What is your reaction to the Government use of excessive force on Anglophones activists, marching peacefully, on September 22 and October 1, which resulted to deaths?

I must say the death of any citizen in this matter is highly regretted; it is unfortunate. But there is something Americans call collateral damage-that is to say if there is a struggle and you want to achieve an end it is not necessarily the point you are targeting that become the focal point, there is collateral damage, other issues that are not necessarily  in the focal point could be damaged. Now the Anglophones came out; I am happy they did; I praise their bravery. Should I say they were wrong? No, because they are doing the inevitable; it touches their souls. I am not saying they should go carry guns .They knew what they had to do and the Government too has its obligation to maintain law and order. It is dynamic which could result to something.

Barrister the present Anglophone leadership seems divided. If you are given the opportunity to convene another AAC, would you accept the offer?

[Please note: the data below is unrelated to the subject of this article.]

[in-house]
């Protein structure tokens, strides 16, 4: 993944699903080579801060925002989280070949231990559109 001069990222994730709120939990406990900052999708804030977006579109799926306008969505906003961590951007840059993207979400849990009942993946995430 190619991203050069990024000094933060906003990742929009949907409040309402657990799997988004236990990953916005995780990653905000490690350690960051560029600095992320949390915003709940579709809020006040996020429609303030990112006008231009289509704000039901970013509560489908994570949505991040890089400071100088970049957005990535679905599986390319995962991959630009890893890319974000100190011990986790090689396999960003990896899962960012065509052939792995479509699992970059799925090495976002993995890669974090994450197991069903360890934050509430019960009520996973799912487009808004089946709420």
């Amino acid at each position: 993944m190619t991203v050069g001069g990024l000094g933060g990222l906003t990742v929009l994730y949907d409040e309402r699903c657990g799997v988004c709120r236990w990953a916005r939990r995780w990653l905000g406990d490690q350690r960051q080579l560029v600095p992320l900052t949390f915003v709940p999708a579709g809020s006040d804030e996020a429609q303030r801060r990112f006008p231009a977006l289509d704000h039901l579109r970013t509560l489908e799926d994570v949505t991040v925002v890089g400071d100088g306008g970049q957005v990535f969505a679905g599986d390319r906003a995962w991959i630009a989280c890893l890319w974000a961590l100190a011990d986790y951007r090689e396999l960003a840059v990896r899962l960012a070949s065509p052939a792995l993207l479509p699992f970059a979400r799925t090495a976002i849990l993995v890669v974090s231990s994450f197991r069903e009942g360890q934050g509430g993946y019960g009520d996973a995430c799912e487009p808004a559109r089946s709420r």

The issue of the leadership-I must appreciate that there is a leadership vacuum. I know a number of my friends hold that leadership is not an issue. There is a vacuum. But would I as an individual imagine that I can aspire to that challenging position of leadership? I doubt. First of all, age! Secondly there are dynamic young men knowledgeable in these things than somebody who is approaching permanent retirement. We need a young person in his 40s or 50s.But I will support whatever they say that leads us to the struggle.
What was supposed to be the goal of the SCNC, which is now outlawed in Cameroon? Was it for outright secession or for the restoration of the state of west Cameroon?